Barber Pa: A Case of Successful Microfinance

Rotha and I have been in Laos since Tuesday. We came to meet with the microloan committee here at the Laos Attached Field.

 Note: “Attached Field” is the name given to the church structure in a region that would typically be a “Conference” but isn’t yet developed enough to be self-governing.  


The program is still in its first iteration of loans, but ASAP-sponsored Bible workers and church planters haven’t stopped applying for more. They have a lot of ideas. As soon as we’re ready for another round, we can move forward.

But before loaning anything more, we’re curious about two things: how the loans are used and whether they’ve been a distraction or enhancement to the person’s ability to share Christ. ASAP is loaning to LAF-employed Bible workers and church planters so that they can build a source of income outside of the fiscally-constrained church, while continuing to share the Gospel in their communities. To find out more, we’ve been able to meet personally with a few of the workers we’ve loaned to, and today we visited a Bible worker named Pa at his barber shop.

Pa lives just over 50 kilometers from Vientiane, but we drove through two hours of intermittent road construction and dust to get to his house. His shop is a rectangular cement-block building with a saddle roof that sits at the front of his lot, and his wooden house sits on concrete stilts a few yards behind it. He seems to live on a quiet street (though you wouldn’t expect much else from any place at 2 O’clock on Sunday afternoon), but in the two hours we spent there, he performed at least five haircuts. If he hadn’t been so busy, Rotha would have asked for one.

When Pa saw us arrive, he invited us to relax on his waiting bench and chat while he cut a customer’s hair. After a few minutes, we went around to a kitchen at the back of his house to wait while his wife cooked us lunch and his son scrambled up a palm tree for a couple coconuts.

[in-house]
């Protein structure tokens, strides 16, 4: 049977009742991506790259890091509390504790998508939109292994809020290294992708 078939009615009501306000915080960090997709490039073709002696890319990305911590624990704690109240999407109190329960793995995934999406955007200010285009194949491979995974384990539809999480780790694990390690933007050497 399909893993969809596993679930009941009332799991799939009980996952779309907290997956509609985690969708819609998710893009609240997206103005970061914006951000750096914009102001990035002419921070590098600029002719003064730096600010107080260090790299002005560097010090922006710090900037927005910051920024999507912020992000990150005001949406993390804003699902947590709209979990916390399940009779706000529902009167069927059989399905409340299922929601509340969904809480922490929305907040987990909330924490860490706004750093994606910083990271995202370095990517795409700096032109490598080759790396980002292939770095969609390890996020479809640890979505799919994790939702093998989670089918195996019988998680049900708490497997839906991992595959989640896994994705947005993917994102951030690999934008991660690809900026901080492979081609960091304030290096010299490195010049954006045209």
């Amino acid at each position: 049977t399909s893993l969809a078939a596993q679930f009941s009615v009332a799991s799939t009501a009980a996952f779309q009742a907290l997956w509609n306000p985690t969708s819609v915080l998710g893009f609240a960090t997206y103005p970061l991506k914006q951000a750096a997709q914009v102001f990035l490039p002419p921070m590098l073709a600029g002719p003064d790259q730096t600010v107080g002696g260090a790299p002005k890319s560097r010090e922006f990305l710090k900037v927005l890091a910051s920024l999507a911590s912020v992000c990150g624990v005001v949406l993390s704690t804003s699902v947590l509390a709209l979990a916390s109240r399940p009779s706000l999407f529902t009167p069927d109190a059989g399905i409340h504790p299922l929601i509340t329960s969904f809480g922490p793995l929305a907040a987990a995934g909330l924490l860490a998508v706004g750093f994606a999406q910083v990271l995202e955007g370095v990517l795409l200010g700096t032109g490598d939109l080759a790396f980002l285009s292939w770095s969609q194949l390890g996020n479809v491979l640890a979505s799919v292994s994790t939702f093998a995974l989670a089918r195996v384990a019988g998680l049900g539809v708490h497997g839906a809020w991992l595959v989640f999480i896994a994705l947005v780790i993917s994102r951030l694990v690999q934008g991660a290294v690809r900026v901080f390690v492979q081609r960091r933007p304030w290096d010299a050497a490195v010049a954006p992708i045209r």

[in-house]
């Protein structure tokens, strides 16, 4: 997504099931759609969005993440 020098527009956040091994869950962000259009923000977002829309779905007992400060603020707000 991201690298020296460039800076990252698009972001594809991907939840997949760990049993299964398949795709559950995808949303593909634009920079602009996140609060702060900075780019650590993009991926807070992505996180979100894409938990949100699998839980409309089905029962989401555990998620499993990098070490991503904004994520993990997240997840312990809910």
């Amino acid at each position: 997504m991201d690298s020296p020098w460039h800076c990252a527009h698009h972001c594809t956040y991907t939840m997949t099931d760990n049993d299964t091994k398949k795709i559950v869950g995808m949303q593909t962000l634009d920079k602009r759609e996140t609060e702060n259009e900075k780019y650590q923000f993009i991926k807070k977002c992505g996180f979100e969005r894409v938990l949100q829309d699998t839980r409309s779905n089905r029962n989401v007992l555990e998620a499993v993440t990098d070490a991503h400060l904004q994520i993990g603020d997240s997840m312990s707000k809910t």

And then Pa called for us.

Pastor Pa at workHe had four teenage guys (his wife later said they used to be gangsters—though I’m not sure what she meant by that) in his shop now, waiting their turns for a haircut. As they rotated through, two of them were quietly reading a Bible, and one was reading the Sabbath school lesson out loud. Every now and then a question would come up and Pastor Pa would put down his clippers to point them to a verse.

By the time we left, Pastor Pa was cutting the last boy’s hair. We’d enjoyed a delicious meal with his wife, sister, son, and daughter. We’d seen his simple shop and the new construction for a home-addition that he’s able to afford now with his extra barber-shop income. And we’d seen him disciple boys with a haircut.

This visit encouraged all of us; it may be time to move forward with more loans.

After all, we don’t want to cut a program like this short.

Rotha, Barber Pa, and Stephen at Pa's shop

  • Lillis Kingman

    You are doing a good work, Steve. We know you are busy so we really appreciate your writing. I especially like to see pictures of you so I can see your smile. You are always in our prayers. God bless!

    • Thanks Grandma! You and Grandpa are wonderful! Miss you both. Maybe we can set up a time to talk? Things are starting to calm down. We can figure that out on Facebook.

  • What an awesome example of sharing Jesus wherever you are! On another note, nice pun there! I definitely wouldn’t want to cut a barbershop program 🙂

    • Haha, thanks Danae! Glad you caught it. He’s a super inspirational man.